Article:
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Re: handle grapics with Document/View design

From: Paul Kienzle
Subject: Re: handle grapics with Document/View design
Date: Sun, 30 Oct 2005 22:13:17 -0500

Octave needs control over axis limits because we may knowingly plot data which goes beyond the bounds of the default view. Users should be free to zoom out to the complete view. Another example is plotting a normalized gaussian whose width is defined by the value of a dial. As the user changes the dial, they want to see the gaussian get wider and the peak get lower, which they wouldn't see if the axes were controlled entirely by the graph.

Octave needs control over the placement of the tic positions and labels, otherwise we can't write functions such as normplot() or any other function that relies on tics().

Users will certainly want to control the values of the contours for some applications (e.g., elevation on maps). They may also want to perform numerical operations on the contours chosen, such as estimating the area between contours.

So yes, please continue to submit useful graphics operations to octave so that the graphing engine doesn't have to be as smart. And make sure they get included... :-)

- Paul

On Oct 30, 2005, at 9:59 PM, Shai Ayal wrote:

A thought on the Document/Viewer approach to handle graphics:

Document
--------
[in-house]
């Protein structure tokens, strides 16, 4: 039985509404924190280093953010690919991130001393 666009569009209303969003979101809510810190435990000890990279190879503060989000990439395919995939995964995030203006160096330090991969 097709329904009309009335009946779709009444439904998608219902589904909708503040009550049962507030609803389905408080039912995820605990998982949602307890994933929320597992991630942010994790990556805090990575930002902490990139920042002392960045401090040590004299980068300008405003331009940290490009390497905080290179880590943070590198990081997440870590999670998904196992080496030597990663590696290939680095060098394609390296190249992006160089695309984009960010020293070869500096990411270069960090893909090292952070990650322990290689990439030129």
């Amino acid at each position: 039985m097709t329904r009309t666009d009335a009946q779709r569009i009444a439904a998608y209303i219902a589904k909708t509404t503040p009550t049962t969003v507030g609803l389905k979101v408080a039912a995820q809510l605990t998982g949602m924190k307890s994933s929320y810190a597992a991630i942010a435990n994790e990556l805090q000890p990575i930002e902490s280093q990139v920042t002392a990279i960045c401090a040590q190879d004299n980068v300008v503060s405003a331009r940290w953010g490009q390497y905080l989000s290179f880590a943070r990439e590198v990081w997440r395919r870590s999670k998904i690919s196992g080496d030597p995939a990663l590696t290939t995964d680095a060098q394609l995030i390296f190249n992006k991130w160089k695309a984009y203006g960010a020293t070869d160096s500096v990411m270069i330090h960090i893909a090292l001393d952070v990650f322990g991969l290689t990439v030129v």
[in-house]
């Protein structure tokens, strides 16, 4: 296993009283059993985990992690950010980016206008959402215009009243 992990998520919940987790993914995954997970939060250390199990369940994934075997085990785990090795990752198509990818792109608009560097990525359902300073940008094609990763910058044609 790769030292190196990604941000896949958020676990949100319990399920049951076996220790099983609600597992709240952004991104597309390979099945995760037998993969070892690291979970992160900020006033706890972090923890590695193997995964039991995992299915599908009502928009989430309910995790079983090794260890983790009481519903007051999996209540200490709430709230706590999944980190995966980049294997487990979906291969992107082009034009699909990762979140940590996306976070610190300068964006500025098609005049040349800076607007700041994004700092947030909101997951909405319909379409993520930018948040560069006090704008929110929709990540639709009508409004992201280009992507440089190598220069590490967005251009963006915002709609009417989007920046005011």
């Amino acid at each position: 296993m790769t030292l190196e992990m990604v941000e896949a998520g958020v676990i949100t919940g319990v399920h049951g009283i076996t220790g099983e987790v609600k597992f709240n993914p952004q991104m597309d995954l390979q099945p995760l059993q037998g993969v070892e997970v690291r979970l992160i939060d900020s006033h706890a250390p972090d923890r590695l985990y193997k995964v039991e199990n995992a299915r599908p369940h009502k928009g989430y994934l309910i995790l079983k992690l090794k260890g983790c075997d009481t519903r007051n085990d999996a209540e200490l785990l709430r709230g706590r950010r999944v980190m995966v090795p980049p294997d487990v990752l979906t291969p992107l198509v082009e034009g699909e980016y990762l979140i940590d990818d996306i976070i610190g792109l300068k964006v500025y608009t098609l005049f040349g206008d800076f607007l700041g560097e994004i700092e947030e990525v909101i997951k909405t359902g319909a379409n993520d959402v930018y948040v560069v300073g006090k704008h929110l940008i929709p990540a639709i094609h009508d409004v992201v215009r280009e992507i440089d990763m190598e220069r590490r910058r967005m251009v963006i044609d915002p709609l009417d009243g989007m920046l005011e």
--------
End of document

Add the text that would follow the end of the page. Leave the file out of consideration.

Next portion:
What should be left for the Viewer to do? This is a decision which
will have quite an impact. How "smart" should the viewer be?I will
demonstrate with an example:
The viewer should be able to set the axis limits to allow for mouse
zoom (an essential feature IMHO).
But should the Viewer be exclusively responsible for the axis limits?
will the command axis("auto") be preformed by octave or the viewer?
should the tick mark locations (and labels) be decided by the viewer
or octave?

If you leave it to the viewer you will get different behaviour
depending on the viewer. However doing it in octave means still more
work ... Also, for gnuplot, the de-facto viewer it means duplicating
on octave all it's "smart" features (such as axis limits and tics) and
making it into a "dumb" viewer. In essence all octave will be using is
gnuplot's terminals and none of it's other algorithms.

If this is the way to go, I have already submit way back a contouring
algorithms to replace gnuplot's contour, and I am willing to submit
axis limits & tic algorithms from octplot once they become stable.


On 10/26/05, Paul Kienzle <address@hidden> wrote:

On Oct 25, 2005, at 8:23 PM, John W. Eaton wrote:

On 26-Oct-2005, Teemu Ikonen wrote:

| The reason I'm asking is that I recently tried the python
| package matplotlib, which I think would be an excellent plotting
| backend also for Octave.

I think that would be a nice addition.  Does matplotlib do 3D plots?

No, but the 2-D plots are gorgeous.  There are performance issues
with pcolor, but I hope to have those addressed in the next couple
of months.

There has been some effort put toward a VTK binding, but we already
have that with octaviz.

- Paul

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